What rejoicing with friends could be witnessed in the Paternal Home during the “Celebration of Christmas and New Years day”.  Facing the large chimney made of rock, where traditional logs for Christmas were burning, a custom preserved from the Mother Land, the children and grand children with their fathers would gather around their grandfather, the oldest member of the family.  Most of the time not one member of the family was missing due to the fact that they lived close to one another or in the next parish.  Today, it is with regret that only two or three members of a family can unite on New Years Day.  The greetings that we offer one another is done by letters and then silence brings on forgetfulness.  The first years this happens, a feeling of sadness grips the heart and we ask ourselves:  where is she??  Where is he??  Absence works it way into our hearts and we do not worry anymore,


            Dr.  Poissant’s Book is a reminder to those of his family who are still worrying and want information.  He wants to tell them what has happened to his sisters and brothers who are far away, his nephews and uncles unknown to them, his cousins who are often ignored --- he wants to make known his ancestors, the family’s primitive source, the giant family tree with its many branches and innumerable ramifications.


            During the two centuries, when this book was written, many families and individuals have changed their names.  As we skim through the book, we find Poissants with the name like Claude or Glaude, and Fisher, a common name in the United States.  We equally find Boileau without knowing the origin and reason for this name.  We also find lessons of great morality, lessons of patriotism and social economy.  The most numerous ramifications have been the most prosperous!!!  The ones that have died out were the less fortunate here on earth.  On the contrary, good fortune and happiness were found by the brave parents of families of twelve, thirteen and eighteen children.  We see these numerous families multiply according to the predictions of the patriarchs of the Old Testament, and draw upon themselves graces from Heaven as the branches develop.  However, we should not reject the branches that were more or less sterile; the secrets of Divine Providence are impenetrable, but the facts presented should be an encouragement to those who would be tempted to complain about the heavy burden of a numerous family.


            Lastly, we find in this book, besides the patriotic and filial sentiments it presents, a practical and material aspect, a place of honesty in dealing with monetary interests.  Do we not owe our wealth to natural and legal heirs?  How much of this wealth is given to lawyers in trying to prove filial relationship.  Often news reporters inquire about certain deceased members, about certain families . . . without getting satisfactory information.  It is only through a task like this that we can establish in a peremptory way the undeniable rights of every generation.  Because of this book, the author is assured that one branch from his family tree can establish absolute rights to a heritage often withheld by the Canadian Government because of unknown heirs.  This is one example in a hundred, that proves quite eloquently the indisputable usefulness of this research.  Hopefully, may his work find imitators, and may Canada be endowed (in imitation of an Iceland) with a great number of family genealogies.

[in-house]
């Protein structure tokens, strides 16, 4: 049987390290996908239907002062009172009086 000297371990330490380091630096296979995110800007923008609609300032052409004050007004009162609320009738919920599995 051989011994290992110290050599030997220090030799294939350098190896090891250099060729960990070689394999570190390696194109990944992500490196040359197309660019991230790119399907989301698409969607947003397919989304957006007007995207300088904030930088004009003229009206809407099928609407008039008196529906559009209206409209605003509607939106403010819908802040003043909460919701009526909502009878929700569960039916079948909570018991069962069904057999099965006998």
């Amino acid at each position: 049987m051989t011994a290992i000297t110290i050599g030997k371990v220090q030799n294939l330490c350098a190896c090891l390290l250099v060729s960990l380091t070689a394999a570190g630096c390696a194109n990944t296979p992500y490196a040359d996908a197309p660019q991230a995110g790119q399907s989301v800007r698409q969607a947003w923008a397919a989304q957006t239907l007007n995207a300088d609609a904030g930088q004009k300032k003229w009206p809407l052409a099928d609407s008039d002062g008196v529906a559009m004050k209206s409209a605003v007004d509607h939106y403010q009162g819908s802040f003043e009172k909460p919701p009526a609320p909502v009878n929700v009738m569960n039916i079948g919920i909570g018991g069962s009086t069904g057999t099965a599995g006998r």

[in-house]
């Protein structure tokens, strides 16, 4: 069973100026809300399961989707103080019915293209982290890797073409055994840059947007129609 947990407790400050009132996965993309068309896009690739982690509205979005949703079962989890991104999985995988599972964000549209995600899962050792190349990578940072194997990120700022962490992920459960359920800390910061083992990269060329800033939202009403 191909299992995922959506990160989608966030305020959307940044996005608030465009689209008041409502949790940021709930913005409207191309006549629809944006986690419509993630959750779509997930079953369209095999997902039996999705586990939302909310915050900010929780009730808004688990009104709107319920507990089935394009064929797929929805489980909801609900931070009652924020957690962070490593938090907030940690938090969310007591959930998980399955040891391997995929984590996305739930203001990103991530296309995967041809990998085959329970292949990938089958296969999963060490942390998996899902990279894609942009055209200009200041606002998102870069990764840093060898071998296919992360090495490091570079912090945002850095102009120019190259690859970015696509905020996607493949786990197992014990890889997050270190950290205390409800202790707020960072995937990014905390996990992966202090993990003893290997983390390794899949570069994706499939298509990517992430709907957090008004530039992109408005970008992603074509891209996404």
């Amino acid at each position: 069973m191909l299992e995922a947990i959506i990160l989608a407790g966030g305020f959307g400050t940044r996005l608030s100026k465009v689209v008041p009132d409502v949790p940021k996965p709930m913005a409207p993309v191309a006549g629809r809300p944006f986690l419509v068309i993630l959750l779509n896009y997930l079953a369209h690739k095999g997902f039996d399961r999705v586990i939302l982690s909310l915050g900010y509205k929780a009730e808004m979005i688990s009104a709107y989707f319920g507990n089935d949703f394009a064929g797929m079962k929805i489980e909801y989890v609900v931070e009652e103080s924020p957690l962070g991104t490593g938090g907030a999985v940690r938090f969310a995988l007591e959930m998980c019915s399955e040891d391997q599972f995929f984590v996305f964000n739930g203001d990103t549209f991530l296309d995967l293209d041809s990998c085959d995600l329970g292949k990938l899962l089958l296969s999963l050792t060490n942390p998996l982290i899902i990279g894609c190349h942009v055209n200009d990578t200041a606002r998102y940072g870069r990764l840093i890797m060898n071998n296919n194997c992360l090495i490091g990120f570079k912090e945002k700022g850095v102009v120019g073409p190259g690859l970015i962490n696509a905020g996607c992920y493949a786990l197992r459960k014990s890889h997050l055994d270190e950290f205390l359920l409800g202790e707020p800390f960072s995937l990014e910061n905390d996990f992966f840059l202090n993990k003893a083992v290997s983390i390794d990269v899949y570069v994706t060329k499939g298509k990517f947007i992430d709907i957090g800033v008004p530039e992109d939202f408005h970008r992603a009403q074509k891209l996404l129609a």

Father Tanguay, in his large Genealogical Canadian Dictionary, has certainly opened up avenues for research, but aside from his genealogy how many more need to be ploughed into.  Also, many things are lacking, with is inevitable, in such a gigantic task!  To be convinced of this it is sufficient to compare the development of the Poissant Families in both works; we find complete branches from the family tree omitted or ignored; others are so incomplete that traces of family origins become impossible.  It is true that Dr. Poissant’s work is not perfect.  Some of the information from these last years are incomplete, because of the impossibility of finding the necessary documents which is due in particular to the dispersion of each family.  However, these gaps will complete themselves.  The members of interested families will add on their own children that are missing, bringing this work to perfection and completion.


            Finally, according to historical and documentary facts, of what use can such a work as this one be to historians or simply people that are searching?  How many manuscripts, available today and will not be in the future, through sheer negligence and carelessness of librarians!!  How many civil registers and buildings have been abandoned and are rotting away!  How many others have been crushed by daily accidents!  The author already knows that he cannot begin this work anew because important facts have already disappeared since a few years.  What will it be in one or two centuries and what will happen to our origins???  Isn’t this what we demand in a loud voice from our civil authorities who have severe control over everything??


            One or more reasons why we should congratulate Dr. Poissant is for having given us, by this long and accurate compilation, the history of his family.  Without a doubt, all persons interested will be forever grateful to the one who was willing to impose upon himself this beautiful but arduous task and that they will compensate him in many ways beside complimenting him for his work.




A.    B. Charbonneau


Montreal, April 1909